How Do You Decide What to Archive: 4 Types of Documents to Start With

How Do You Decide What to Archive: 4 Types of Documents to Start With

With document retention requirements varying by industry as well as state to state, how do you decide what to archive?

You may think to yourself that there are so many rules and regulations out there that address document retention. And you are correct, as there are more than ten thousand laws across the board that address how long you need to hold onto documents.

The IRS recommends holding onto your tax returns for a minimum of 3 years depending on your situation. In the financial industry, Securities brokers and dealers are required to retain all of their business communications for three years, two of which require you to have it accessible.

What Should You Archive

With regulations such as HIPAA and Sarbanes-Oxley as some of the most widely enforced regulations here are several things recommended to be archived:

  1. Financial records required for audits and reporting (For at least 7 years)
  2. Business related correspondence (For at least 3 years)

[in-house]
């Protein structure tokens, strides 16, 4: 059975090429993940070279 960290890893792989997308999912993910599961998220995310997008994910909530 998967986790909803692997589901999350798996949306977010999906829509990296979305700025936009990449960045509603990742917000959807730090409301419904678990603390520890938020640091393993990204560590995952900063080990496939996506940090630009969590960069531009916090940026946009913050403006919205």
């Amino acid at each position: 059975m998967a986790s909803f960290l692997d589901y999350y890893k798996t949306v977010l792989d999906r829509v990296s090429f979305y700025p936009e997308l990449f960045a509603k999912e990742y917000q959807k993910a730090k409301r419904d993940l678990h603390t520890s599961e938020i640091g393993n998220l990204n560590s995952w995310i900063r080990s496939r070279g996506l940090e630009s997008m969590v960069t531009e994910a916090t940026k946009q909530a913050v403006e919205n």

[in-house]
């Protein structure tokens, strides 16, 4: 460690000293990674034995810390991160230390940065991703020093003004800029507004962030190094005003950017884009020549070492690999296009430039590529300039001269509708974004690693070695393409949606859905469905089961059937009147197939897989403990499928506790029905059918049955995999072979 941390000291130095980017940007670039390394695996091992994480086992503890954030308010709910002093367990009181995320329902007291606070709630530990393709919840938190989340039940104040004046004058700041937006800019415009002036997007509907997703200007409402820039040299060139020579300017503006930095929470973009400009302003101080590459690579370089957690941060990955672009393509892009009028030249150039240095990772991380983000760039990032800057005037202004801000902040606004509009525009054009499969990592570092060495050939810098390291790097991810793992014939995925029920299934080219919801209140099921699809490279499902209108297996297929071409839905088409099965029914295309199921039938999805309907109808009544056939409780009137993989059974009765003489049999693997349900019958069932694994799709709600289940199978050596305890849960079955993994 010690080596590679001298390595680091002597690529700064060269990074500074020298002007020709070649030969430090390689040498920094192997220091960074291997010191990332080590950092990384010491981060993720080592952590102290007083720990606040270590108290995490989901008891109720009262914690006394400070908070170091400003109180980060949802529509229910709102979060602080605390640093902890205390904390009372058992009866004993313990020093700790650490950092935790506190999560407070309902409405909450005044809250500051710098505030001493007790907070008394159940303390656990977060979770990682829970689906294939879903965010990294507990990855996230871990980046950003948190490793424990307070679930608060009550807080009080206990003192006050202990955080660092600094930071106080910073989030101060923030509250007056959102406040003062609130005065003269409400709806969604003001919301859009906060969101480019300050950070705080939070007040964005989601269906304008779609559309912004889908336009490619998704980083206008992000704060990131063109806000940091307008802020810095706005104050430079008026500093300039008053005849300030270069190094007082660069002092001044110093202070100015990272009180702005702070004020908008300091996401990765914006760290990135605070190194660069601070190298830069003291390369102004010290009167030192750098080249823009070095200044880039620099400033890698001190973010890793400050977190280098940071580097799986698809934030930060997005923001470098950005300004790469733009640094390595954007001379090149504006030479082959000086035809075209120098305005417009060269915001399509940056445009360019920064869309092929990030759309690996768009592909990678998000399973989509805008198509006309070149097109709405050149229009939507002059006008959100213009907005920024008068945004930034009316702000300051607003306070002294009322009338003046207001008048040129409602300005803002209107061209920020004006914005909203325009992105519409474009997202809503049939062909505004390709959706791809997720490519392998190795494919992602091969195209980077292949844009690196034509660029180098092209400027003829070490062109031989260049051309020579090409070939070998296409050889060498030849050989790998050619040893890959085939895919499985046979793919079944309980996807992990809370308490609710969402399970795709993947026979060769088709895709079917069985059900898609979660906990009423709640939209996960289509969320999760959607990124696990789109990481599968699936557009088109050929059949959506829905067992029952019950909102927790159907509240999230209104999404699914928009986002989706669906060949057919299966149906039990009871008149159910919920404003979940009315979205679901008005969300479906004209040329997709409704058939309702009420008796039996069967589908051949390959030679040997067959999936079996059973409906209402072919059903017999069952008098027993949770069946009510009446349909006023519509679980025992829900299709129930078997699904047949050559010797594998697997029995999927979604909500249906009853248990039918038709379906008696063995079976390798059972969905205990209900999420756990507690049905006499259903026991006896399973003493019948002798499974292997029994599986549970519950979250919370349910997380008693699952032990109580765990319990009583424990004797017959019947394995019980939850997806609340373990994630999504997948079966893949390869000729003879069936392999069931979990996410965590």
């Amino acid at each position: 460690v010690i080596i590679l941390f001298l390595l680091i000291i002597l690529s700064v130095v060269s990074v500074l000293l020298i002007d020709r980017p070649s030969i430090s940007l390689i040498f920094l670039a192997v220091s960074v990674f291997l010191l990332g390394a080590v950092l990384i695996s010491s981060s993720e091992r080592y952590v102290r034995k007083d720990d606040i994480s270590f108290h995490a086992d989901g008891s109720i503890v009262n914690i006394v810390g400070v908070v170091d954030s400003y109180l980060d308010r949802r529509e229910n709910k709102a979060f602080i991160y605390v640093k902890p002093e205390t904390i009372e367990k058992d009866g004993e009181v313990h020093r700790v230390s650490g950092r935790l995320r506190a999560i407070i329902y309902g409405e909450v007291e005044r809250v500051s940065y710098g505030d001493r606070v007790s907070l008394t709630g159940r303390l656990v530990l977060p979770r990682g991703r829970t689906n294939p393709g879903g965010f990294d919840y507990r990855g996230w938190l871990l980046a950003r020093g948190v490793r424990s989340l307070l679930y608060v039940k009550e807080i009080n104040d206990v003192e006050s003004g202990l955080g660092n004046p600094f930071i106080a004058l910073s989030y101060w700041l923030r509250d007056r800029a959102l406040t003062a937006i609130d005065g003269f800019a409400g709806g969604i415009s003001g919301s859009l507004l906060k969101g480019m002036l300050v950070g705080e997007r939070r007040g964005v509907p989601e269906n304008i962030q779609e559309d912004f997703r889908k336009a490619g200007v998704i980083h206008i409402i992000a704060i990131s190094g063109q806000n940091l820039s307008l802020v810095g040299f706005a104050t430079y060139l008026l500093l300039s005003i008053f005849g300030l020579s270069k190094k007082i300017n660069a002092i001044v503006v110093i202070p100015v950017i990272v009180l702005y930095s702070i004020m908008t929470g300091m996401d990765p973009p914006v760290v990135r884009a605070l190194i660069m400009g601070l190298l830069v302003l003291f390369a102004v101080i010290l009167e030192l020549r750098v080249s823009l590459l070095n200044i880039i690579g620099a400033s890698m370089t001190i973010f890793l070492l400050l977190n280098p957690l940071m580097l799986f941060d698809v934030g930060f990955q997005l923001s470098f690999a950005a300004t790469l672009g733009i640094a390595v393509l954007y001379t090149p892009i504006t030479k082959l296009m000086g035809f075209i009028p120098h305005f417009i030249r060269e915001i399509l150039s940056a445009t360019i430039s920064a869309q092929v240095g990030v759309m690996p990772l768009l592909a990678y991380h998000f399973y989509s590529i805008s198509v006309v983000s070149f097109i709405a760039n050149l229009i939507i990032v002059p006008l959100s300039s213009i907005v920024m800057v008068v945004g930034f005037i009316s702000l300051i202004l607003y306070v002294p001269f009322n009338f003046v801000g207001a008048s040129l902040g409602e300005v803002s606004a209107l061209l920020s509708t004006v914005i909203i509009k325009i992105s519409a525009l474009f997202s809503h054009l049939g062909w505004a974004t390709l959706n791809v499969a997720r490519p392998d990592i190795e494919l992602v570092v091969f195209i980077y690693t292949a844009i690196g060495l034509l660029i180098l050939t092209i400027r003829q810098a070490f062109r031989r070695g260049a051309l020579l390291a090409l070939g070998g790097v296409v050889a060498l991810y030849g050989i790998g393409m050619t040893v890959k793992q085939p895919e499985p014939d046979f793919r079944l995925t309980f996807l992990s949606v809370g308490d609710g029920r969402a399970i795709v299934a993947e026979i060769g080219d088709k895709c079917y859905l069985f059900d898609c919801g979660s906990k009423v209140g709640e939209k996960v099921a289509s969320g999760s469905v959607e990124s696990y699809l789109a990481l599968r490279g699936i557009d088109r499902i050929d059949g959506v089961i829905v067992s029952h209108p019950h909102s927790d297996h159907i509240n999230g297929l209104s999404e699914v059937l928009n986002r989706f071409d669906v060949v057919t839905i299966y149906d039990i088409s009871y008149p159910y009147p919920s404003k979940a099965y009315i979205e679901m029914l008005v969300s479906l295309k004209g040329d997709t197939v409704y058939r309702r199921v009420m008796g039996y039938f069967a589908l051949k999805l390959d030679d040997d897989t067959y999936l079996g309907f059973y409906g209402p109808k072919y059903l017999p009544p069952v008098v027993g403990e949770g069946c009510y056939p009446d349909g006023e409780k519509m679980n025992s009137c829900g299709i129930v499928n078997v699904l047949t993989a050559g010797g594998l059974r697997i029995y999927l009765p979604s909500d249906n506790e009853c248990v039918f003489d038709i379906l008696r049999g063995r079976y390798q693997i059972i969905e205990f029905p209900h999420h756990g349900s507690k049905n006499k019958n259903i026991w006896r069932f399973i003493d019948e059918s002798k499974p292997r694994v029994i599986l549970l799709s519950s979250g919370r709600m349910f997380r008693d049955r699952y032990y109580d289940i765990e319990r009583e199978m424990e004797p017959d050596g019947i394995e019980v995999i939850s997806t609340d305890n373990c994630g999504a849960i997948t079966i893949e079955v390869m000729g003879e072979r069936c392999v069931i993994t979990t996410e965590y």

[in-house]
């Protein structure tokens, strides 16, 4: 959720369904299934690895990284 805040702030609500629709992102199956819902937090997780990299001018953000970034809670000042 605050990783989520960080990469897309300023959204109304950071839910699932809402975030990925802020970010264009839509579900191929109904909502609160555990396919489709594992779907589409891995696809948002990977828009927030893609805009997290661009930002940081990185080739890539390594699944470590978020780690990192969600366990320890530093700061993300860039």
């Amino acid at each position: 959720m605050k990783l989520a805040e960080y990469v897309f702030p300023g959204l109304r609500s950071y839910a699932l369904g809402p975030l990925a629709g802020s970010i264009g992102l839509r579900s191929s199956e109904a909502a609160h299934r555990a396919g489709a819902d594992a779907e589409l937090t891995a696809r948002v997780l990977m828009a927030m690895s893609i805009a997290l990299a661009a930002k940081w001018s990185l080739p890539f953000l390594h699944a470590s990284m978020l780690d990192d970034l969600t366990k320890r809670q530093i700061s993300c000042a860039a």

3. Tax returns and tax related documents (For a minimum of 3 years)
  4. Protected Health Information (PHI) (For at least 6 years or 2 years after the individual’s death)

If your firm has regulations put in place that you must maintain compliance with, then a good way to maintain your records is a must. Poor records management will become a red flag to auditors.

Although paper documents are still a viable way of maintaining your records, implementing a system to help manage your files will increase your efficiency as a whole. Electronic Content Management (ECM) solutions help provide a way to making records searchable and quickly made available.

I recommend working with your legal department or corporate counsel in helping to define what your regulations requirements are for your firm and industry. In the meantime, explore the paperless office software offerings of FileCenter DMS and begin to plan for your effective transformation to a paperless office.